Joseph H. Williams Tallgrass Prairie Preserve

Joseph H. Williams Tallgrass Prairie Preserve 15316 Co Rd 4201
Pawhuska, OK 74056

Phone: 918-287-4803
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Description

The Joseph H. Williams Tallgrass Prairie Preserve near Pawhuska is the largest protected area of tallgrass prairie on Earth, spanning 40,000 acres. The tallgrass prairie is a complex environment harboring a rich diversity of plants and animals. The current 40,000-acre expanse began with an initial purchase of the historic Barnard Ranch of 29,000 acres in 1989 by The Nature Conservancy, a non-profit conservation organization. The Conservancy invites the public to enjoy the scenic drive and hiking trails.

This scenic route on public county roads takes visitors through the heart of the Tallgrass Prairie Preserve and through adjacent private ranches. Starting and ending in Pawhuska, the complete drive is approximately 50 miles, and takes about two hours at a leisurely pace with time for stopping.

The Joseph H. Williams Tallgrass Prairie Preserve near Pawhuska is the largest protected area of tallgrass prairie on Earth, spanning 40,000 acres. The tallgrass prairie is a complex environment harboring a rich diversity of plants and animals. The current 40,000-acre expanse began with an initial purchase of the historic Barnard Ranch of 29,000 acres in 1989 by The Nature Conservancy, a non-profit conservation organization. The Conservancy invites the public to enjoy the scenic drive and hiking trails.

This scenic route on public county roads takes visitors through the heart of the Tallgrass Prairie Preserve and through adjacent private ranches. Starting and ending in Pawhuska, the complete drive is approximately 50 miles, and takes about two hours at a leisurely pace with time for stopping.

The Tallgrass Prairie Preserve is a haven for watchable wildlife. The diversity of grassland and forest is home to over 210 species of birds. Other wildlife includes white-tailed deer, bobcats, armadillos, beavers, woodchucks, badgers, coyotes and more. The stars of the Tallgrass Prairie Preserve are the free ranging bison who were reintroduced to the area once it became a preserve. The 2,700 American bison are now part of one of the largest herds in the country. The iconic bison can often be photographed and observed from the road.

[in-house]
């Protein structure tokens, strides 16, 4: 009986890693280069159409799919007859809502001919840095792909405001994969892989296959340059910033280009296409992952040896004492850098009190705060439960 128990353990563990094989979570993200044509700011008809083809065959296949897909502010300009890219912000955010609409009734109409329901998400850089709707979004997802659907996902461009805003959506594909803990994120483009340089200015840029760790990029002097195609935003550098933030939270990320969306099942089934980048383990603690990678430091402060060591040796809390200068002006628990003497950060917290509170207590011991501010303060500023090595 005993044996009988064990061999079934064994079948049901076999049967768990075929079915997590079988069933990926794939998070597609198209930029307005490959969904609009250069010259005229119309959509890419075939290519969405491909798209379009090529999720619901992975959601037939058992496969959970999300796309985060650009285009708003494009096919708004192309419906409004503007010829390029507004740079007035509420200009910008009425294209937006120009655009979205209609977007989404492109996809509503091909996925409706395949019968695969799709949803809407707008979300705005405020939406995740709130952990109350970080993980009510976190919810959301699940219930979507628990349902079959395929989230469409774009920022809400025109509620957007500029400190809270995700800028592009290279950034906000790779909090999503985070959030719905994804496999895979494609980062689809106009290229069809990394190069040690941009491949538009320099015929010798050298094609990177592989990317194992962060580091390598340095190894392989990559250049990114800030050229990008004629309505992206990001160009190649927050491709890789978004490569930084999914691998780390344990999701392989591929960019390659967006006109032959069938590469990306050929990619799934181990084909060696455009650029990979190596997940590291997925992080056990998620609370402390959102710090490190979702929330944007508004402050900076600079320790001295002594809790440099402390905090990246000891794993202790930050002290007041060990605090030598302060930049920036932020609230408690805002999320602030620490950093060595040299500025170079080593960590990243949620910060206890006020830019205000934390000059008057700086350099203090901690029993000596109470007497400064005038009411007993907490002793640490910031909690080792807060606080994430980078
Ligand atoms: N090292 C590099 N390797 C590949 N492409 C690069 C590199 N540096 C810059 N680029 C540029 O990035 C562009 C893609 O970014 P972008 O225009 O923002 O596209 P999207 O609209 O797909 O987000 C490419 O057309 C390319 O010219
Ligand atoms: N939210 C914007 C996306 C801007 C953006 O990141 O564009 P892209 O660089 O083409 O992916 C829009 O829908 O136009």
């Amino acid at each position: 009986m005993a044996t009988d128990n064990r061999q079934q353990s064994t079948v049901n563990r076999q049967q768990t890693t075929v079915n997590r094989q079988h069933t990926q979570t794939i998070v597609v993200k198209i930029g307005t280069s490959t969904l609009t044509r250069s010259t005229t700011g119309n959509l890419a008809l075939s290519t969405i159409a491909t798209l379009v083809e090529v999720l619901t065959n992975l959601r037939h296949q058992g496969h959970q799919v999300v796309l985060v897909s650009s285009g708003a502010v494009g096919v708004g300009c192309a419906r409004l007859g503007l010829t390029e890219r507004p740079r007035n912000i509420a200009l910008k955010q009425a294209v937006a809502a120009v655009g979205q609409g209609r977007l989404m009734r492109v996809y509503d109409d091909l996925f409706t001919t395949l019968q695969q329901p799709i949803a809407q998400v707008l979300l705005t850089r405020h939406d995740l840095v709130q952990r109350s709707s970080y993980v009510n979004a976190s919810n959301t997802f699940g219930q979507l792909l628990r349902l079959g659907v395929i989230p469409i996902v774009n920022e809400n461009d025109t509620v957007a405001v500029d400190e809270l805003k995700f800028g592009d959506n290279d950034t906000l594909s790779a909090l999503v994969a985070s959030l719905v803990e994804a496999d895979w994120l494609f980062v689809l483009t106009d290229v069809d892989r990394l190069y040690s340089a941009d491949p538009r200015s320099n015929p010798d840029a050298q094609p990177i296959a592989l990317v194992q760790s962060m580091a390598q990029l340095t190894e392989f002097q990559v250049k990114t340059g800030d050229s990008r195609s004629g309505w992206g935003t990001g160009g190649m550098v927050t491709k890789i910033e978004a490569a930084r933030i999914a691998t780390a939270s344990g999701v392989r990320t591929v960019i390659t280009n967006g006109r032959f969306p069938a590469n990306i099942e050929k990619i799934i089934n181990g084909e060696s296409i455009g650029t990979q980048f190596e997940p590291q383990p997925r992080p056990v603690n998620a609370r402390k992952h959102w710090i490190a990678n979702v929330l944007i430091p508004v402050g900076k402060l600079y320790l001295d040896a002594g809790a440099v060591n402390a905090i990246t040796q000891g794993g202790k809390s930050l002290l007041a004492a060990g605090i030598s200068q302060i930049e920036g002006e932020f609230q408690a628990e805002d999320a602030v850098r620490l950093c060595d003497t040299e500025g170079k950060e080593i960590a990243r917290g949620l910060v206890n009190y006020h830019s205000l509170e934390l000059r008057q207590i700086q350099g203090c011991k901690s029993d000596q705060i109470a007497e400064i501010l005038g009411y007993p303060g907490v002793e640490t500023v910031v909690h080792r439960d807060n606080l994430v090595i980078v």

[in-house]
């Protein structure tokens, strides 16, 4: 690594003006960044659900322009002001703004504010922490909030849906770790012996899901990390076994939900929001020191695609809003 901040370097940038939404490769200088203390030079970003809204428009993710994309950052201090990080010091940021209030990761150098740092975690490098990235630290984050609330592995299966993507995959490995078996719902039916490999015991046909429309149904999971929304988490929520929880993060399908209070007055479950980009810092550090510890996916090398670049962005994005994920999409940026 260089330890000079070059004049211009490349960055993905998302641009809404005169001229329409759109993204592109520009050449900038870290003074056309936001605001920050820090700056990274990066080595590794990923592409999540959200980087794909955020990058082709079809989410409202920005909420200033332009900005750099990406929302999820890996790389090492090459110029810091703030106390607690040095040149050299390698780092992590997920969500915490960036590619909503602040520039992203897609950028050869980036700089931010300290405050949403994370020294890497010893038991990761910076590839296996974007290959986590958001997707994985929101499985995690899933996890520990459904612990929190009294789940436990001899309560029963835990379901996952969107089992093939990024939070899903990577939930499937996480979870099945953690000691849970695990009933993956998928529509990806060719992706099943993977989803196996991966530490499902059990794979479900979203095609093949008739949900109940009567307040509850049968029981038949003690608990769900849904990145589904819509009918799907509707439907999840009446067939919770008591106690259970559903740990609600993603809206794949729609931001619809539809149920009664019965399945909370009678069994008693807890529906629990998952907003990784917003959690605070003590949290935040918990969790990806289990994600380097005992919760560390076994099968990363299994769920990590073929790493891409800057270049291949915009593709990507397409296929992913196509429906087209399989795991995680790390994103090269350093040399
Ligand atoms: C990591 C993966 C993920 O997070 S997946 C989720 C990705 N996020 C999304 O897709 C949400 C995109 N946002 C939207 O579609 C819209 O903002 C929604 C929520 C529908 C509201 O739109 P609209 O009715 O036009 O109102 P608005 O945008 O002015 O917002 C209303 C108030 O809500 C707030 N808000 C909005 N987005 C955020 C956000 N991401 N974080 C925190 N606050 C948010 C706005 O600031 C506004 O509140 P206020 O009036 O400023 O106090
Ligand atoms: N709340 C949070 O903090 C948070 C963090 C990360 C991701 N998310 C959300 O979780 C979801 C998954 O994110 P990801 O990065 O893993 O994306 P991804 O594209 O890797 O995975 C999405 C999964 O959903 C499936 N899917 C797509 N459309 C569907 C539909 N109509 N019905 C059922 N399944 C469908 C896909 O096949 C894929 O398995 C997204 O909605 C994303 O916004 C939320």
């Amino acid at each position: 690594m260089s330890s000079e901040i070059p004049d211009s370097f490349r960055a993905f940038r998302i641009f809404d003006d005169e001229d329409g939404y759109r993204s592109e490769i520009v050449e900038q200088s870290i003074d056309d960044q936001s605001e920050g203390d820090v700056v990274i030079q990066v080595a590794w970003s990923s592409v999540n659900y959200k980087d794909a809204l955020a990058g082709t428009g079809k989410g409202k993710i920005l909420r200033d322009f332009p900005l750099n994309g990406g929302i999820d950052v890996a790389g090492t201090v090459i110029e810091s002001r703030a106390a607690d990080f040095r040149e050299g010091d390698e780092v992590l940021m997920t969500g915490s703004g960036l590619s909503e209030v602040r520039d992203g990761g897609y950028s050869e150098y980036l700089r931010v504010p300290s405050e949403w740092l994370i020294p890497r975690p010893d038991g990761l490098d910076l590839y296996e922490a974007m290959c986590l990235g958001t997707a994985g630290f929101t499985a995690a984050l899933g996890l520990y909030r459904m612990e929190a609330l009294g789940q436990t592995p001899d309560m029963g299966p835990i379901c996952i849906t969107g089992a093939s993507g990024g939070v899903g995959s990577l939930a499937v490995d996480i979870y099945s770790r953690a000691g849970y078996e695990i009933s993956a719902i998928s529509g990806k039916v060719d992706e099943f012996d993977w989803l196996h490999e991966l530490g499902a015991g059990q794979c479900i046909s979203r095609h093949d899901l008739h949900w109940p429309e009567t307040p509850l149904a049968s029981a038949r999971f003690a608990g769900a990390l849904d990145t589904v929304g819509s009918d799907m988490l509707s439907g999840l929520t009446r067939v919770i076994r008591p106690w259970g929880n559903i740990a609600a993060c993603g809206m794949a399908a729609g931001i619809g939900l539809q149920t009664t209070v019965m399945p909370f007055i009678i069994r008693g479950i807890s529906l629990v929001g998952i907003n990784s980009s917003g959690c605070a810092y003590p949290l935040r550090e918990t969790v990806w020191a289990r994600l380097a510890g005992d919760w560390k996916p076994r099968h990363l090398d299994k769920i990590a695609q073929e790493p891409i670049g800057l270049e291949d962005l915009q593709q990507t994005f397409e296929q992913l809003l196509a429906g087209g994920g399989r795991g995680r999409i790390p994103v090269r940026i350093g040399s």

Drive the 15 miles of road through the bison unit and visit the preserve headquarters and gift shop. There are four scenic turnouts, picnic locations, a self-guided nature trail, a two mile hiking trail and a historic 1920 ranch bunkhouse with public restrooms. The Tallgrass Prairie Preserve is open daily from dawn to dusk.

Please observe the following guidelines when visiting: Bison are dangerous. Only observe and photograph them from your car. Stick to the trail. Don't collect plants, insects or other species or disturb the soil, rocks, artifacts or scientific research markers. Dogs are not allowed at all. The preserve harbors ground-nesting birds and other wildlife that are extremely sensitive to the disturbance of a dog's presence. No bicycles or motorized vehicles are allowed as they trample native plants and research sites. No hunting, camping or campfires are allowed in the preserve. Groups of 10 or more should call ahead to plan a visit. Bring a trash bag and leave no litter along the trails. Please report any problems you see in the preserve that do not follow these rules including camping, plant removal, hunting and off-road vehicle damage.

The prairie puts on a different show for every season and each has its own unique beauty:

Spring/Summer:

By mid-May, 600-700 bison calves are frolicking the prairie.

Mid‑May through mid‑June, wildflowers cover the fields with blankets of color. Though wildflowers bloom throughout the warm months, they peak in spring, with another fine showing late summer.

Prairie chickens boom at sunrise from late March through early May.

During the warm months, migrating neotropical species, such as the Dickcissel and Scissor‑tailed flycatcher, are seen frequently.

Signature grasses such as big bluestem and switchgrass appear in April, begin producing seed in late July, and continue to grow through September.

Fall/Winter:

By September the big bluestem and switchgrass reach heights of 6 to 8 feet with a few patches stretching to 10 feet. When trees turn to their rich autumn colors, so do the grasses.

Rough‑legged and Red‑tailed Hawks, Northern Harriers and both Bald and Golden Eagles are common sights during the fall and winter. You also may see deer, coyotes or bobcats roaming the prairie.